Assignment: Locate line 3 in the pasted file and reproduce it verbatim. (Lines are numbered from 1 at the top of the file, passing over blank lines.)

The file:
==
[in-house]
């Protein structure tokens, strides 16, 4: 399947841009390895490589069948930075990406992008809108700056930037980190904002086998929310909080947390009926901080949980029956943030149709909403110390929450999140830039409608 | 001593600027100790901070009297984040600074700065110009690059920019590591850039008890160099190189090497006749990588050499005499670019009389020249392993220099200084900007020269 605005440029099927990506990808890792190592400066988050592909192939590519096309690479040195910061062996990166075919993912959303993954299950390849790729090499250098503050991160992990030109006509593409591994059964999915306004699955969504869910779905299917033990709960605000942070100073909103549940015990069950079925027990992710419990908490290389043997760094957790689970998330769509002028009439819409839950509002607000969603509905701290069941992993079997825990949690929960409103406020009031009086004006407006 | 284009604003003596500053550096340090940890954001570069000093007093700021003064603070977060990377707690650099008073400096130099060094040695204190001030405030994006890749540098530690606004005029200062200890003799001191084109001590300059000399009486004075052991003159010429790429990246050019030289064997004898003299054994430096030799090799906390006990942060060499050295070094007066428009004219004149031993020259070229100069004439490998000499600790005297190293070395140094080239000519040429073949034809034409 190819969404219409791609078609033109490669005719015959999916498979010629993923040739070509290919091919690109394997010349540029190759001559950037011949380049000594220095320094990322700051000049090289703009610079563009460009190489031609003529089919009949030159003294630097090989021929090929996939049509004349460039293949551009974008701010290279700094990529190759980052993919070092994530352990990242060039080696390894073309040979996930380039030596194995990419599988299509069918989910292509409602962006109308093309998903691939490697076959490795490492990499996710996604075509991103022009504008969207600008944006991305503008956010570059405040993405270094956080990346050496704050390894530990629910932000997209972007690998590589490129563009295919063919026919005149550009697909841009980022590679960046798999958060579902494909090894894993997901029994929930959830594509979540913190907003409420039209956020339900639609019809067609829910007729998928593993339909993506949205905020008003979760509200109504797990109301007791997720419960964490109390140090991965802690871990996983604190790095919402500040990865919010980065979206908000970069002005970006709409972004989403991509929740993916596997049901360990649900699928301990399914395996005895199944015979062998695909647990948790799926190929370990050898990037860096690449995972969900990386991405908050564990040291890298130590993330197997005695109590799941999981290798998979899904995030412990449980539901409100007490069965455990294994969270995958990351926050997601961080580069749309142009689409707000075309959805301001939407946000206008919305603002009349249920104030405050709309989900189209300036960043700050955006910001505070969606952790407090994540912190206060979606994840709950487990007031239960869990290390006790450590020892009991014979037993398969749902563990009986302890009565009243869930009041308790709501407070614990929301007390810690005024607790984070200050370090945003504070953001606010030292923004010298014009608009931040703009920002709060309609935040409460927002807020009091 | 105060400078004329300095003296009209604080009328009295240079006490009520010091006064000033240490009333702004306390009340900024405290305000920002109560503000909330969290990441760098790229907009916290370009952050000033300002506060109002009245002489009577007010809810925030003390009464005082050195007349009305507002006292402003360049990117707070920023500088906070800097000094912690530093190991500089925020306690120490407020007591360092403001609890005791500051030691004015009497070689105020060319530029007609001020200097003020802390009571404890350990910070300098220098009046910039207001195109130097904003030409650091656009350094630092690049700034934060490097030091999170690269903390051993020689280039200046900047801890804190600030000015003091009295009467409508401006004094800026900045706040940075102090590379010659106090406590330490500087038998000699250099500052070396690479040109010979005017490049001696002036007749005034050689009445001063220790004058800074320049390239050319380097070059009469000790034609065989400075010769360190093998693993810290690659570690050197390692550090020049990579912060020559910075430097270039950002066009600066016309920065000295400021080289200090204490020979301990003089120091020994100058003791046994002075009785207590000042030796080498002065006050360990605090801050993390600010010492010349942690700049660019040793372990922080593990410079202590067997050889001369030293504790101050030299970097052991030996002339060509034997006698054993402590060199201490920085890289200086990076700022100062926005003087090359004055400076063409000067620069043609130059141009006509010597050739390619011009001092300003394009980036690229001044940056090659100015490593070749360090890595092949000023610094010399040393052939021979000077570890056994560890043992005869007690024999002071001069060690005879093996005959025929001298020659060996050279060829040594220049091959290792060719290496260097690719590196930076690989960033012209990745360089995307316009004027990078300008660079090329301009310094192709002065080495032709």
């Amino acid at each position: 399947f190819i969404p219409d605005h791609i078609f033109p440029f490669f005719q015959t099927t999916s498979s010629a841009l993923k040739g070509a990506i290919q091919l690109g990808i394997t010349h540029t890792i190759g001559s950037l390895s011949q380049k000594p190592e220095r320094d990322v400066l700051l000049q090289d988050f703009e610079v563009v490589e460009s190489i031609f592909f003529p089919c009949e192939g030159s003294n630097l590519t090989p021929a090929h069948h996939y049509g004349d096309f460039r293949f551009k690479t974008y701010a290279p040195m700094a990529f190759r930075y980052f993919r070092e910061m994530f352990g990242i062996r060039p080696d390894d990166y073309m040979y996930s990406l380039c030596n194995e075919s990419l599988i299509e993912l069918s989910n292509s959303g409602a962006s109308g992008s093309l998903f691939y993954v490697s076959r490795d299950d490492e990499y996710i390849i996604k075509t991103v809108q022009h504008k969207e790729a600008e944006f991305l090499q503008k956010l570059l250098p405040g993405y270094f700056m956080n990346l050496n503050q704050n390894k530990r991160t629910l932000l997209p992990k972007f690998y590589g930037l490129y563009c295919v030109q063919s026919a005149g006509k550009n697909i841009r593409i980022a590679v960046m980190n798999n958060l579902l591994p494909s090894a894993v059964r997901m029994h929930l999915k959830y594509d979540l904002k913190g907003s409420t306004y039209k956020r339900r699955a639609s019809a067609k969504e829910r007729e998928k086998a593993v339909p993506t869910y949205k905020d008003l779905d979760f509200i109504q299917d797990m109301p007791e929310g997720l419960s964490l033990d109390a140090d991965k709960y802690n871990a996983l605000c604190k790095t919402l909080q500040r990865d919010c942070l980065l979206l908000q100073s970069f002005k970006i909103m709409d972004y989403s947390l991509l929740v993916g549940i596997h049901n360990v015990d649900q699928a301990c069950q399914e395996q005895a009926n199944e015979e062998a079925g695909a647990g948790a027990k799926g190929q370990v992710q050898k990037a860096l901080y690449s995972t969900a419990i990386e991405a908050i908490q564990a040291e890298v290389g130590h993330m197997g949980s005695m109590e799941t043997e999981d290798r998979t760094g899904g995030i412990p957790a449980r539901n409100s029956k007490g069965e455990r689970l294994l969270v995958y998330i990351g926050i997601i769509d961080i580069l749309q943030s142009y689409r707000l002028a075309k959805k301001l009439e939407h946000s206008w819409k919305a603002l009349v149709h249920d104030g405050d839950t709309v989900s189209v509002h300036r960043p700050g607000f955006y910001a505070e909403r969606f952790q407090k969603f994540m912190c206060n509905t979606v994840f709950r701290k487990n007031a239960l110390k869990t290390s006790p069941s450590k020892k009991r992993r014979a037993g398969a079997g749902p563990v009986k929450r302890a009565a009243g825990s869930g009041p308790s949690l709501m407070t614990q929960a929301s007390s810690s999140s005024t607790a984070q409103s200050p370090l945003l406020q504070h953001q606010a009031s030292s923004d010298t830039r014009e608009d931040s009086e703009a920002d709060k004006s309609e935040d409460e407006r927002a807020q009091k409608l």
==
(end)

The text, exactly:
């Amino acid at each position: 399947f190819i969404p219409d605005h791609i078609f033109p440029f490669f005719q015959t099927t999916s498979s010629a841009l993923k040739g070509a990506i290919q091919l690109g990808i394997t010349h540029t890792i190759g001559s950037l390895s011949q380049k000594p190592e220095r320094d990322v400066l700051l000049q090289d988050f703009e610079v563009v490589e460009s190489i031609f592909f003529p089919c009949e192939g030159s003294n630097l590519t090989p021929a090929h069948h996939y049509g004349d096309f460039r293949f551009k690479t974008y701010a290279p040195m700094a990529f190759r930075y980052f993919r070092e910061m994530f352990g990242i062996r060039p080696d390894d990166y073309m040979y996930s990406l380039c030596n194995e075919s990419l599988i299509e993912l069918s989910n292509s959303g409602a962006s109308g992008s093309l998903f691939y993954v490697s076959r490795d299950d490492e990499y996710i390849i996604k075509t991103v809108q022009h504008k969207e790729a600008e944006f991305l090499q503008k956010l570059l250098p405040g993405y270094f700056m956080n990346l050496n503050q704050n390894k530990r991160t629910l932000l997209p992990k972007f690998y590589g930037l490129y563009c295919v030109q063919s026919a005149g006509k550009n697909i841009r593409i980022a590679v960046m980190n798999n958060l579902l591994p494909s090894a894993v059964r997901m029994h929930l999915k959830y594509d979540l904002k913190g907003s409420t306004y039209k956020r339900r699955a639609s019809a067609k969504e829910r007729e998928k086998a593993v339909p993506t869910y949205k905020d008003l779905d979760f509200i109504q299917d797990m109301p007791e929310g997720l419960s964490l033990d109390a140090d991965k709960y802690n871990a996983l605000c604190k790095t919402l909080q500040r990865d919010c942070l980065l979206l908000q100073s970069f002005k970006i909103m709409d972004y989403s947390l991509l929740v993916g549940i596997h049901n360990v015990d649900q699928a301990c069950q399914e395996q005895a009926n199944e015979e062998a079925g695909a647990g948790a027990k799926g190929q370990v992710q050898k990037a860096l901080y690449s995972t969900a419990i990386e991405a908050i908490q564990a040291e890298v290389g130590h993330m197997g949980s005695m109590e799941t043997e999981d290798r998979t760094g899904g995030i412990p957790a449980r539901n409100s029956k007490g069965e455990r689970l294994l969270v995958y998330i990351g926050i997601i769509d961080i580069l749309q943030s142009y689409r707000l002028a075309k959805k301001l009439e939407h946000s206008w819409k919305a603002l009349v149709h249920d104030g405050d839950t709309v989900s189209v509002h300036r960043p700050g607000f955006y910001a505070e909403r969606f952790q407090k969603f994540m912190c206060n509905t979606v994840f709950r701290k487990n007031a239960l110390k869990t290390s006790p069941s450590k020892k009991r992993r014979a037993g398969a079997g749902p563990v009986k929450r302890a009565a009243g825990s869930g009041p308790s949690l709501m407070t614990q929960a929301s007390s810690s999140s005024t607790a984070q409103s200050p370090l945003l406020q504070h953001q606010a009031s030292s923004d010298t830039r014009e608009d931040s009086e703009a920002d709060k004006s309609e935040d409460e407006r927002a807020q009091k409608l």